Best Bet

for a

Sustainable Future

The 20th Century witnessed several prescriptions for managing human activity. Fascism was rejected; Communism was unable to stand in competition with Capitalism; and the growth dependent system of Capitalism has now brought us to the point where the ecological balance of our planet is threatened.

Of the world views promoted in the last century, only the life-based ideals embodied by M.K. Gandhi have not been seriously applied. Perhaps, as we witness social malaise, face the problems of resource depletion and pollution, and start to recognize that perpetual growth can not solve all our problems, we might look again at the advice of this 20th Century luminary.

The following items outline the principles involved.

Joys 'R' Us a delightful article on Gandhi's vision for how the world could work for everyone.

Life-Based Purpose a 300 word summary.

In the Southern Indian State of Kerala, many of Gandhi's principle have found practical applications. The result is a population of 29 million people who, although they have a low income, similar to the rest of India, they have a level of education and life expectancy comparable to Europe's.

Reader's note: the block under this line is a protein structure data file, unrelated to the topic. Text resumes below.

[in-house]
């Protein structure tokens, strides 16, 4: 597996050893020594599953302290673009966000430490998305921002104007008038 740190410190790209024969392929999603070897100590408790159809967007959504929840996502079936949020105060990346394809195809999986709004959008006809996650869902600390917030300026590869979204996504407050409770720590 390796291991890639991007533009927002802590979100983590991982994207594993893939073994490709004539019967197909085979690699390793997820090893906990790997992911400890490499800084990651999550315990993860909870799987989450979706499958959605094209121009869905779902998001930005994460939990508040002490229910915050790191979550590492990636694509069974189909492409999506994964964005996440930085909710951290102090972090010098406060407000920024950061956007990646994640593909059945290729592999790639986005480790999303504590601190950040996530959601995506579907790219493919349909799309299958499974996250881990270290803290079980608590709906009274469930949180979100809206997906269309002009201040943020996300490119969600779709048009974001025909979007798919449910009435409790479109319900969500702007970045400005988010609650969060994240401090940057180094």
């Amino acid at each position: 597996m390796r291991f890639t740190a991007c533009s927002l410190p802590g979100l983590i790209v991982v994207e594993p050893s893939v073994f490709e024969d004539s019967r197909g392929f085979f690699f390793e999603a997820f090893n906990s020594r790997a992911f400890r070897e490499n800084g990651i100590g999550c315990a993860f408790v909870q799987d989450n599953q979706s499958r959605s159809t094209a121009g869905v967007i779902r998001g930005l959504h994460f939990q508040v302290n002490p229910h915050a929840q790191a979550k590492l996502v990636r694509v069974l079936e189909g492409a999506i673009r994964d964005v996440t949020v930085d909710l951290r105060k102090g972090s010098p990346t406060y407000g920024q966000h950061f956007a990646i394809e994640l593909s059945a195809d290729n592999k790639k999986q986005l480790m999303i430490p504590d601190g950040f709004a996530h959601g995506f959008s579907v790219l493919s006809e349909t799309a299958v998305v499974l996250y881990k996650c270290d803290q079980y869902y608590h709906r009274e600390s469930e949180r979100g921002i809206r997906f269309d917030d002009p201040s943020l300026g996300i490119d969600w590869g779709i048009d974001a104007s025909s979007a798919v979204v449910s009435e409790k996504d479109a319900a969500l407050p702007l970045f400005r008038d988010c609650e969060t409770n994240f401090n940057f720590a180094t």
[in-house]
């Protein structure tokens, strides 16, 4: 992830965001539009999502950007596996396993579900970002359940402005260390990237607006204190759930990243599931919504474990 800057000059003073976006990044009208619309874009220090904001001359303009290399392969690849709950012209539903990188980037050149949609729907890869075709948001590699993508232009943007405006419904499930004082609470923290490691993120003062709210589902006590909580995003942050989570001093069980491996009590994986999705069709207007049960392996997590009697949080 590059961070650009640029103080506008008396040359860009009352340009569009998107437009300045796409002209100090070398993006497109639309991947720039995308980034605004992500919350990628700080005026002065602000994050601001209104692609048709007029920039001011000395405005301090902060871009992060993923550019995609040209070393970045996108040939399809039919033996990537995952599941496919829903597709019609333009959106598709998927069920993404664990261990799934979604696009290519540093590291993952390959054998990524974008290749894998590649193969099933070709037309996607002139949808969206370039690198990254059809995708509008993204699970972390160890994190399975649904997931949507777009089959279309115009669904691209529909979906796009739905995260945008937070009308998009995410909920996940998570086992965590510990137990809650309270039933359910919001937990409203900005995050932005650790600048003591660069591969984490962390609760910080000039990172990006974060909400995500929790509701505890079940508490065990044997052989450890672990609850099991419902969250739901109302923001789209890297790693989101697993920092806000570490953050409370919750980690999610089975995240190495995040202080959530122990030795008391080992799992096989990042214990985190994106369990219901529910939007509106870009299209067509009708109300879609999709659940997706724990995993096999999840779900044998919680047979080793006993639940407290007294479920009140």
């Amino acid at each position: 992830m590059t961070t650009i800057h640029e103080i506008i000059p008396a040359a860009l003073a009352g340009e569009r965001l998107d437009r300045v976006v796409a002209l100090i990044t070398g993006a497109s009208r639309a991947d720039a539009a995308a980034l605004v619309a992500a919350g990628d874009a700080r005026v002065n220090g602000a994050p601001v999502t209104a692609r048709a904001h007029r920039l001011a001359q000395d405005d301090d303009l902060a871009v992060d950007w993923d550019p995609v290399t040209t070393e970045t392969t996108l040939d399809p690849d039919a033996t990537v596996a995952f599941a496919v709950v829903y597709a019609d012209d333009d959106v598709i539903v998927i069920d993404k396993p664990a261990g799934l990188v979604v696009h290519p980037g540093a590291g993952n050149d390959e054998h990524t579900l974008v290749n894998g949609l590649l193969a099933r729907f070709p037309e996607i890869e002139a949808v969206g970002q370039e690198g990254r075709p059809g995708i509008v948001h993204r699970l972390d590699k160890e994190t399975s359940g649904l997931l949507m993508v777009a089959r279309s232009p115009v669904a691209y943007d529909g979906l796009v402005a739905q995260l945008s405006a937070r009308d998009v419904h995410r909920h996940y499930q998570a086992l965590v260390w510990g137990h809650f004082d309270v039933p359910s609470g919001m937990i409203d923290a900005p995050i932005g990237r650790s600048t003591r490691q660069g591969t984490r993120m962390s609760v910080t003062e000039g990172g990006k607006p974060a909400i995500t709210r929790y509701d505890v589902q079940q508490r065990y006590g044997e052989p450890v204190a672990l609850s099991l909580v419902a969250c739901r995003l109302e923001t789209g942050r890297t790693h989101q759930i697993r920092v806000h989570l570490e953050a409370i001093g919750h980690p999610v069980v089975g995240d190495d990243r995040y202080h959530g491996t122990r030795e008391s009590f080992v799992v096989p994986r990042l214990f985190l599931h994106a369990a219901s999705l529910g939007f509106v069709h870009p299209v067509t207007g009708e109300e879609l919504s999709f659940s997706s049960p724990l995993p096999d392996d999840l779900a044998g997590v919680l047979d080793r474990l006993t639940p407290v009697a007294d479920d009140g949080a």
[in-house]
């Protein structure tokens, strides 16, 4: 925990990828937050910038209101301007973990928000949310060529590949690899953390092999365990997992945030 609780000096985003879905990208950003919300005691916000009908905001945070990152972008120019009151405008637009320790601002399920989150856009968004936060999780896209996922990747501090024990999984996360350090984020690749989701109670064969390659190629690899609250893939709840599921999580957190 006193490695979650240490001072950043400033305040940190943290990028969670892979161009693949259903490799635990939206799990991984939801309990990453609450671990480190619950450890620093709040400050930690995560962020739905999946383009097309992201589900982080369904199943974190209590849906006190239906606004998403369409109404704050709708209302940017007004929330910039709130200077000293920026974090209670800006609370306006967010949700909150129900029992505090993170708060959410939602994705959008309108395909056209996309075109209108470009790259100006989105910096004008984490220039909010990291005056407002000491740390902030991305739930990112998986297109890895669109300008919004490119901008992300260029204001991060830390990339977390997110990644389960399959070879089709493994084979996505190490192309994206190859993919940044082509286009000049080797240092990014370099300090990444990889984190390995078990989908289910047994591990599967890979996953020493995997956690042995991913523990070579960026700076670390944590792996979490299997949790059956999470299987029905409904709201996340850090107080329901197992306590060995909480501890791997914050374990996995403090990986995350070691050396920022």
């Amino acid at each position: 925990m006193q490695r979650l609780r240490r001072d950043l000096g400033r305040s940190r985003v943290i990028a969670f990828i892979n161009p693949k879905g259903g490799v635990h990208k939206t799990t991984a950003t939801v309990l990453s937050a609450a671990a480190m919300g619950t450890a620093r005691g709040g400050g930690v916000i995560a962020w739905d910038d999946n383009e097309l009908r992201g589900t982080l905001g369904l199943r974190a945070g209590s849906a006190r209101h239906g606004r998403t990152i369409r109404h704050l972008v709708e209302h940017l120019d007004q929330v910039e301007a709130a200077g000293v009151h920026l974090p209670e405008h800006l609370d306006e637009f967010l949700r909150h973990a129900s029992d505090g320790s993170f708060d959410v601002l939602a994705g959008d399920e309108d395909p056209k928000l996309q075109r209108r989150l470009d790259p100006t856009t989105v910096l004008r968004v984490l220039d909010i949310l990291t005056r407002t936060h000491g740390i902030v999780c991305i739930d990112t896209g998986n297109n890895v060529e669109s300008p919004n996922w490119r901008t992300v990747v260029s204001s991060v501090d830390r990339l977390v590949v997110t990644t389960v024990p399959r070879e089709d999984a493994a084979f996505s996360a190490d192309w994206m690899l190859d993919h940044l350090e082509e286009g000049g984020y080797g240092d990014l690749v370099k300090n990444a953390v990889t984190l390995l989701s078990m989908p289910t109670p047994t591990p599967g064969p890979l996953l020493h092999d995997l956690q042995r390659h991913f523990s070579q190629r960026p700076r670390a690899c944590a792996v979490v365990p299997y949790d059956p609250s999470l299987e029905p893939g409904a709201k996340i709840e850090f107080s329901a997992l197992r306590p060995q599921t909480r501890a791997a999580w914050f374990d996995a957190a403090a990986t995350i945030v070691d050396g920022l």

William Alexander spent time in Kerala to find out how they disprove the myth that it takes a high GDP to achieve well-being. His report is most enlightening.

Our lives can be enjoyed mostly within the realm of the things we can do with life, but there is an ongoing and lasting connection to the material world. To live we are dependent on the Air, Water, Earth and the Fire of the Sun. Perhaps you would join in a commitment to these Four Sacred Things.

The Right Amount Words are scarce in English to describe the converse to always wanting more. This article by Alan AtKisson looks at how we might describe the opportunity.

The following story provides a humorous explanation about why we haven't tried this less strenuous path.


One dark evening a man was on his hands and knees under a street light looking through the grass.

A pedestrian asked what he was looking for.

"The keys to my car." replied the man.

Having some time and feeling helpful, the pedestrian joined the man in his search.

After a while, with no success, the pedestrian asked: "Where were you when you lost your keys?"

"Over there by my car." the man gestured.

The pedestrian was puzzled. "Why are you looking for them here?"

The man without keys explained: "The light's better!"

A key reason that solutions to problems arising from perpetual material expansion are sought through more expansion, is the inertia of cultural entrenchment. We are familiar with the idea of economic growth and there is no question that the light of the media and those holding wealth and power shine more brightly on such solutions.

Herman Daly put it well: "The growth ideology is extremely attractive politically because it offers a solution to poverty without requiring the moral disciplines of sharing and population control."
More details around the Streetlight story.